Kenilworth School


Geography is a popular subject at Key Stage 4 and 5. Results are very good and this is a result of hard work from both staff and pupils.

In this Geography area we would like to tell you a little about the courses we run and the topics pupils will study. 

The Geography department area on the school VLE is well stocked with resources that are accessible to students. 

The department also has two Twitter accounts which are aimed at Year 12 and Year 13 students. These provide a feed of useful information for students, which should help with their further reading and all round knowledge of Geography and the world.

Keystage 3

Year 7 (2 lessons a week)
Year 7 students follow a programme that starts with “My School”. This introduces basic skills such as mapping and simple investigations around the school. We feel that this is an essential part of studying Geography and the skills that are taught to the pupils will be useful throughout their Geography careers. We then move onto “Flooding”, examining the causes of floods and looking at some examples and how they affected people and the environment. Students will look at how floods can be managed. The next topic is “Extreme Weather”. This is the study of tropical storms and other types of extreme weather. The next topic is “Migration”, looking at why people migrate and the impacts this can have on source and host countries. Students will also be asked to investigate, briefly, their own family tree and see how migration has affected their families. “Africa” is the next unit, looking at student’s perceptions of Africa and the physical and human Geography of this diverse continent.. The final term starts with “. Finally, students finish with a topic on “Environmental Issues” studying topics such as Climate change, renewable energy and endangered species.

Year 8 (1 lesson a week)
In year 8 pupils start the year by studying  “India”, looking at the Geography of the country and how it is changing. The second topic is “River landforms and processes”, studying the formation of meanders, waterfalls and other landforms and demonstrating an understanding of how a river changes from source to mouth.  In the spring term pupils will move onto “Biodiversity”, looking at different world biomes and the threats to these. “Coastal management” is the next topic where students will learn how the coast is shaped and how we can protect the coastline. In the summer term pupils will study “Development” and investigate how and why levels of development around the world vary. The rest of the term is then dedicated to the Local Area. In Geography pupils study two units – Transport (incorporating HS2) and the Impact of Tourism on Kenilworth Castle.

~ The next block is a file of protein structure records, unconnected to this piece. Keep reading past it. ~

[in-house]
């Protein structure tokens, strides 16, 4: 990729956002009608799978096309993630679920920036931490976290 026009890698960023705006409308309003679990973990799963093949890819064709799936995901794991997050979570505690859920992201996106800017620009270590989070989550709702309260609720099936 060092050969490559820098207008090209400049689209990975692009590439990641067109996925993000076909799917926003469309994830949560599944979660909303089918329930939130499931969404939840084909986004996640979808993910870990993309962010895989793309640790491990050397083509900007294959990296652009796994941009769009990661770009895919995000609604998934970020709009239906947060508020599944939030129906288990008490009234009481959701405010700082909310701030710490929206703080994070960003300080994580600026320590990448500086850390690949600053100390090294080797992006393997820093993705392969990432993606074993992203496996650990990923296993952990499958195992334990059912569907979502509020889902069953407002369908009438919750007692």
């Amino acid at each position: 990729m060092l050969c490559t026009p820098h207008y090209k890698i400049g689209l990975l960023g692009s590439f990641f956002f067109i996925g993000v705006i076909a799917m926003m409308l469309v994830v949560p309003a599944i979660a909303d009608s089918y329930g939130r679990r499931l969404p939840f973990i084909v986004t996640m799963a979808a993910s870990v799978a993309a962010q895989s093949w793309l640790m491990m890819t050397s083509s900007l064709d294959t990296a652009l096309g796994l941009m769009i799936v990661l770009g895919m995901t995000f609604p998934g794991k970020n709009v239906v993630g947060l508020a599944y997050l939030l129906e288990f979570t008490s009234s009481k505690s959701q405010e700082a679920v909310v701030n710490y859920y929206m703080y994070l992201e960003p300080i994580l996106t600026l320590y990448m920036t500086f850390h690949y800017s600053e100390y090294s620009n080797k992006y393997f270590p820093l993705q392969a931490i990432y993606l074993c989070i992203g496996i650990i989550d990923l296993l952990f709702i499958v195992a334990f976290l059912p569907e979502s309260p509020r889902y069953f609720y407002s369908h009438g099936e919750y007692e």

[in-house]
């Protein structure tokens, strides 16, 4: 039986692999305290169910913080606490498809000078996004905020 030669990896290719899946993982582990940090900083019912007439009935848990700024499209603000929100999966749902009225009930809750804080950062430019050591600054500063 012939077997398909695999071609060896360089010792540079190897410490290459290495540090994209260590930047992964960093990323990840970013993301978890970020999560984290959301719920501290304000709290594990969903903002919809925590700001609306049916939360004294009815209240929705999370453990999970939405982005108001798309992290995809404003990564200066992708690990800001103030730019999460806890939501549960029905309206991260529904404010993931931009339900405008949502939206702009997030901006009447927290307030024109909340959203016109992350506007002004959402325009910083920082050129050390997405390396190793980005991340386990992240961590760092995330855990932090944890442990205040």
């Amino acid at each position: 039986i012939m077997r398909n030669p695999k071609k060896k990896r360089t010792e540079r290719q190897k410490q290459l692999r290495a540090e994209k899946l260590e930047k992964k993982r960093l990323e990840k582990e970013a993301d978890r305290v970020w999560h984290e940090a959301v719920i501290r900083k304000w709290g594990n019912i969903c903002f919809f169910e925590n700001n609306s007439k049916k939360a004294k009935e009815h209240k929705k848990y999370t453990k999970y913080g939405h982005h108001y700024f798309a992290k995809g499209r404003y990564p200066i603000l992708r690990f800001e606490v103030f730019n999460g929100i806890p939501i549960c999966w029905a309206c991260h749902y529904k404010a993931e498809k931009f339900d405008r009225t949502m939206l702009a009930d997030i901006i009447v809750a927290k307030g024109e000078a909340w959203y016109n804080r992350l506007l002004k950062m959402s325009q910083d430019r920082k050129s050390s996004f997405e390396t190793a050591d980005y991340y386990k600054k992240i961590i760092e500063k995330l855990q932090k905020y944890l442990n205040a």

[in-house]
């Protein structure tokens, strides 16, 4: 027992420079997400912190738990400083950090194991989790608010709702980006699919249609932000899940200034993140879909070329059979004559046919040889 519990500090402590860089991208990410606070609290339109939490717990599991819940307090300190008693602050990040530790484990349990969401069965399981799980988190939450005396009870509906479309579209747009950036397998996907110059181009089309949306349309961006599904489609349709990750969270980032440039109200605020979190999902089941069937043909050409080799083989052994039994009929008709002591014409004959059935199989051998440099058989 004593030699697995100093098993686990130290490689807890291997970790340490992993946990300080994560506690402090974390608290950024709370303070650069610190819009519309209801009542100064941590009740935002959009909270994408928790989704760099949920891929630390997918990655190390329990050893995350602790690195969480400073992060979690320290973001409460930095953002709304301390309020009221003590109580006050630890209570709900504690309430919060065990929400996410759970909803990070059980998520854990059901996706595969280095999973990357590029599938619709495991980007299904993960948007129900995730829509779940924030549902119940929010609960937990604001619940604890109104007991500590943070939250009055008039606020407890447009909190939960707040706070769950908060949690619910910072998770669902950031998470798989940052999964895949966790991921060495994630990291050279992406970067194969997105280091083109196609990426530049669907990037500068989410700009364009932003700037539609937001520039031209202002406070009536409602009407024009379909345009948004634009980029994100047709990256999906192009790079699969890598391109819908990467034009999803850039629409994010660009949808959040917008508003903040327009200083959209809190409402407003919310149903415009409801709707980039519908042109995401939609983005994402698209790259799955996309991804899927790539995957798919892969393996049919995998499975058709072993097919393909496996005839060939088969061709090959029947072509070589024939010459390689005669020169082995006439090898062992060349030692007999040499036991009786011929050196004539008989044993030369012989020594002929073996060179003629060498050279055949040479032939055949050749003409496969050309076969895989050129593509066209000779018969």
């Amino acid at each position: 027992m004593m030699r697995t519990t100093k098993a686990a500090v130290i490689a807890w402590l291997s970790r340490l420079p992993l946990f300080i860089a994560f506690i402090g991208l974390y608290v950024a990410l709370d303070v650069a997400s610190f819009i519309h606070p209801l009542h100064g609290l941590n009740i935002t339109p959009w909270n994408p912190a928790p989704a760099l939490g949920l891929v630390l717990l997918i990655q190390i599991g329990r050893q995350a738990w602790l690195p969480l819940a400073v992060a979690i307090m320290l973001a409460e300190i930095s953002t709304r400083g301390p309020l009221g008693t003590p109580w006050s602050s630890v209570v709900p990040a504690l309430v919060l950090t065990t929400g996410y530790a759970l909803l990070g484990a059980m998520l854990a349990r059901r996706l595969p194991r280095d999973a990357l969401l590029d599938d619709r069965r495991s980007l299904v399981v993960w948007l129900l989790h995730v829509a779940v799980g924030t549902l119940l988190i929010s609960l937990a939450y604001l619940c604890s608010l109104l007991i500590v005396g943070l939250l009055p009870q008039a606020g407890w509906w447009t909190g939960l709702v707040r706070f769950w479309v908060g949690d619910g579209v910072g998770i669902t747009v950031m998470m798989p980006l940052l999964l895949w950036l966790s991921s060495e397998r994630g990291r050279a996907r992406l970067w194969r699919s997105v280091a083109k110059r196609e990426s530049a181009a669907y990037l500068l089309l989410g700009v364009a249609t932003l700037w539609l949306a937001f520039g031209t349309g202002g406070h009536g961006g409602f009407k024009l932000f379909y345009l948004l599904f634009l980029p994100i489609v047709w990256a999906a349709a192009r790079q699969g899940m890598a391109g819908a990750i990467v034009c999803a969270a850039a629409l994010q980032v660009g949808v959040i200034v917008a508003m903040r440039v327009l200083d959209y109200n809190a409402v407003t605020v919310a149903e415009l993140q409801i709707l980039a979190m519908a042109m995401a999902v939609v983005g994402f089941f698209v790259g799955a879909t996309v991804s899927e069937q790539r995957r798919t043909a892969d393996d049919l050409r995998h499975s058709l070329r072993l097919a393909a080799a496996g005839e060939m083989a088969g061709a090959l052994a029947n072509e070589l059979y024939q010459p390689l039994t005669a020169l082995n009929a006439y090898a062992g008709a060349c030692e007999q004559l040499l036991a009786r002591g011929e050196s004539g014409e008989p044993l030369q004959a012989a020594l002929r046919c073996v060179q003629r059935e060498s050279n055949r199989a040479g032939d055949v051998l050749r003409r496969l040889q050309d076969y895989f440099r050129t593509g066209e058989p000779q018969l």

Year 9 (1 lesson a week)
In the final year of Key Stage 3 pupils start off with “Globalisation”, looking at the growing links between different parts of the world and the impacts of this. We then move onto the study of the physical and human Geography of China. In the spring pupils study “Tectonic Hazards” including earthquakes and volcanoes, looking at the causes, effects and management of these events. This is followed by a unit on “Energy Security”. In the final term we complete a short unit on Glaciation and a regional study.

Keystage 4

If pupils opt for GCSE Geography they will follow the AQA syllabus. 
The GCSE course consists of 6 units:

  • Urban Issues – the study of urban areas around the world
  • Physical Landscape of the UK
  • Natural Hazards – including lessons on earthquakes, volcanoes, climate hazards and climate change
  • The Economic World – trade and development
  • The Living World – the study of ecosystems and biomes, including the Tropical Rainforest
  • Resource management – the study of resources such as food, water and energy and how these can be managed for the future

There is no controlled assessment or coursework in Geography. Students will sit 3 exams at the end of Year 11. One of these will cover the Human Geography topics, one covers the Physical Geography topics and the third is a skills based examination, including answering questions relating to fieldwork.

For the past few years students have been taken on a residential field trip in Year 10 to Norfolk. This is an essential part of the course as the work that is done there will be used in one of the final exam papers. This has proven to be an enjoyable and educational experience for pupils and staff!

A Level

Students follow the Edexcel syllabus at AS and A2.

In Year 12 (AS level) students study Physical Geography topics such as “Tectonic Processes & Hazards” and “Landscape Systems, Processes and Change”. In Human Geography the topics covered are “Globalisation” and “Regenerating Places”. Pupils will have separate Human and Physical Geography lessons with specialist teachers.  Part of this course is compulsory fieldwork, including a residential trip.

In Year 13 students study a range of topical issues, such as Energy Security, Superpower Geographies, Water Security, Global Development, Migration and Climate Change. There is a piece of coursework that needs to be completed, based on fieldwork. This should be between 3000-4000 words long. 

As with GCSE, there are national changes to A-level planned which will affect Geography from September 2016.